Dr. Paradies: The goal of STEMI treatment is early reperfusion. The benefits of radial access in terms of reduced major bleeding and mortality are particularly evident in STEMI patients undergoing primary PCI. Therefore, the transradial approach has gained significant popularity and is considered the preferred access site. However, even experienced operators may encounter transradial challenges and complications that require crossover to a femoral access site to preserve reperfusion times.

Approximately 10% of patients undergoing transradial angiography have severe tortuosity of the right subclavian artery, such as subclavian loops and retroesophageal subclavian arteries. Most of these cases can be solved with deep inhalation and use of hydrophilic guidewires. In the case of severe tortuosity, performing coronary cannulation with a stiff 0.035-inch wire inside the catheter, ideally using a guiding catheter and a Y connector, may prevent catheter kinking or knotting. However, bearing in mind that the goal of primary PCI is immediate reperfusion, an excessive tortuosity may impose early conversion to a femoral approach.

Dr. Danse: In case of a tortuous subclavian-brachiocephalic artery, it is challenging for the operator to engage the ostia of the coronary arteries. Generally, a hydrophilic wire is needed to pass the tortuous and/or calcified route. A JR 4 is, in my opinion, the best steerable catheter to engage the ascending aorta. To engage the ostium of the right coronary artery, the operator should try to torque the catheter with a standard guidewire inside, in case the tip of the catheter is not responding. In my experience, it is more favorable to directly change the JR 4 catheter over a long (> 260 cm) guidewire for an Amplatz right 2 catheter, which in this situation is more suitable to engage the ostium of the right coronary artery. To engage the ostium of the left coronary artery, Judkins left catheters would not be my first choice in case of a tortuous subclavian-brachiocephalic artery; extra backup catheters (XB, Cordis, a Cardinal Health company; EBU, Medtronic) not only pass more easily through the tortuous artery trajectory but also engage better in the ostium and have a more stable fit.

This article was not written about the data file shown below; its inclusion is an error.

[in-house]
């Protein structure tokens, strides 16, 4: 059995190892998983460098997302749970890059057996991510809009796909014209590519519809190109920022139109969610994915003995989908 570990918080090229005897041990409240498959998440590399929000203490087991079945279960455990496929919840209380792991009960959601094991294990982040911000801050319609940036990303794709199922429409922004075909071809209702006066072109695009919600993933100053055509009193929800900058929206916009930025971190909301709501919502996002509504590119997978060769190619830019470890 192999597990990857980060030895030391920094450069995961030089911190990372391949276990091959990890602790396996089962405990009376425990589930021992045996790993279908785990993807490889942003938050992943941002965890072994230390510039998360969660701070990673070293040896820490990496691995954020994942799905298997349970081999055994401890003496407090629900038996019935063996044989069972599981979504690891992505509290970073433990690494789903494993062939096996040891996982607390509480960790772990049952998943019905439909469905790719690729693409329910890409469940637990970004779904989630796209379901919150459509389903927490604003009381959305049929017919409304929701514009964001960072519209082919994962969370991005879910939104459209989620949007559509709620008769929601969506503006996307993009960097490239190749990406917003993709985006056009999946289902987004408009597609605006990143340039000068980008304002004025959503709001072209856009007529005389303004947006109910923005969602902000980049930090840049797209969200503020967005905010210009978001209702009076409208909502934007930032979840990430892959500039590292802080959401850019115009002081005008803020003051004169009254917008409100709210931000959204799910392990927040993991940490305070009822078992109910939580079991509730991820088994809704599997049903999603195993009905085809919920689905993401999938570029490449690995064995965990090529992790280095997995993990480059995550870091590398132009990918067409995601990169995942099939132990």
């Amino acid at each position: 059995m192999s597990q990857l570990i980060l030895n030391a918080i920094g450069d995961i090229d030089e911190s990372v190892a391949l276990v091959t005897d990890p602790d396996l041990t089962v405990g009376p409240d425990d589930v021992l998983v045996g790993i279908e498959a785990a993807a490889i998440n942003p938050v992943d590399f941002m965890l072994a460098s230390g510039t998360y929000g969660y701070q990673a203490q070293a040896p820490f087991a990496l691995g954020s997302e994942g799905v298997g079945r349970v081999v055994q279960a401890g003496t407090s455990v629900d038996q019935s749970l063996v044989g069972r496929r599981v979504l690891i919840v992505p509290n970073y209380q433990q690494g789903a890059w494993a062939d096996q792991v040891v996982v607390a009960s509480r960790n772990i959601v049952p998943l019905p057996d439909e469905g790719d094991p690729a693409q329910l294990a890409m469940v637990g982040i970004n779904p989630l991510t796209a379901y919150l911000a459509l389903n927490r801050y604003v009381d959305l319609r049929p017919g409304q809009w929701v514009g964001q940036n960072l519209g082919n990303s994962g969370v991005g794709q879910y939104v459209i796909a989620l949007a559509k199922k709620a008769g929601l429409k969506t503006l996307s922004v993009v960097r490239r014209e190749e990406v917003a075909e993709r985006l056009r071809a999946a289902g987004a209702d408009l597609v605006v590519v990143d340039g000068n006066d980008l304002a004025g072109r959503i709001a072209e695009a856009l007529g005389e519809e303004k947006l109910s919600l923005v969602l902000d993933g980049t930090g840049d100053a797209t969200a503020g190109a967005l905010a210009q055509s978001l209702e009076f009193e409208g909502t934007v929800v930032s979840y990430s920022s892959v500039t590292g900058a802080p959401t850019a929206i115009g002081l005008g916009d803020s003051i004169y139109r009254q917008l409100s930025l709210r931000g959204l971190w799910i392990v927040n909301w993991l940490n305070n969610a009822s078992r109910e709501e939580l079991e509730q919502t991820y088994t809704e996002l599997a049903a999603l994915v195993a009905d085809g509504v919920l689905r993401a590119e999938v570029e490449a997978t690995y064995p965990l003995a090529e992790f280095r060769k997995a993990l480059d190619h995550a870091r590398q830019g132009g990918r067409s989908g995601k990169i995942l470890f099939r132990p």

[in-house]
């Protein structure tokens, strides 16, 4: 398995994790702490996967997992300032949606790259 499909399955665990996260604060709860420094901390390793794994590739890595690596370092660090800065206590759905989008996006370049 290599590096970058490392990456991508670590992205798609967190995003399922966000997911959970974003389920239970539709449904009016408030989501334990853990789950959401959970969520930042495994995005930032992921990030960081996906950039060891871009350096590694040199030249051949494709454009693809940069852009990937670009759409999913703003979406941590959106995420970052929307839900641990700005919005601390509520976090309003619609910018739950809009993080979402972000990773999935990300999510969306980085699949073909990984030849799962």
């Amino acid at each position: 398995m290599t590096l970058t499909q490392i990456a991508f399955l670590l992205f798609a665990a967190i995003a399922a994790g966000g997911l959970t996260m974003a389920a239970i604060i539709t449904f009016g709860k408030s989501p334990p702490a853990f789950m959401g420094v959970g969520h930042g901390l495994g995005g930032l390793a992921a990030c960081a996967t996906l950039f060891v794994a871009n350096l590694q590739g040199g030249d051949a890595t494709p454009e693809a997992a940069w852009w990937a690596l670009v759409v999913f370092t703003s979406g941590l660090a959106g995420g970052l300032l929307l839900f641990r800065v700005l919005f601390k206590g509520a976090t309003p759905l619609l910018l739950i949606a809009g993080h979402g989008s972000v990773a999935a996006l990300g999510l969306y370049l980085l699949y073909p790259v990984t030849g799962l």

In case of a primary PCI and a tortuous subclavian-brachiocephalic artery with difficult engagement into the ascending aorta and difficult manipulation of the catheters, the operator should not hesitate to change access to the femoral artery. This generally takes much less time than long-lasting attempts to manipulate the catheters into the coronary ostia via the radial artery.

How do you prevent and manage kinking in the guiding catheter?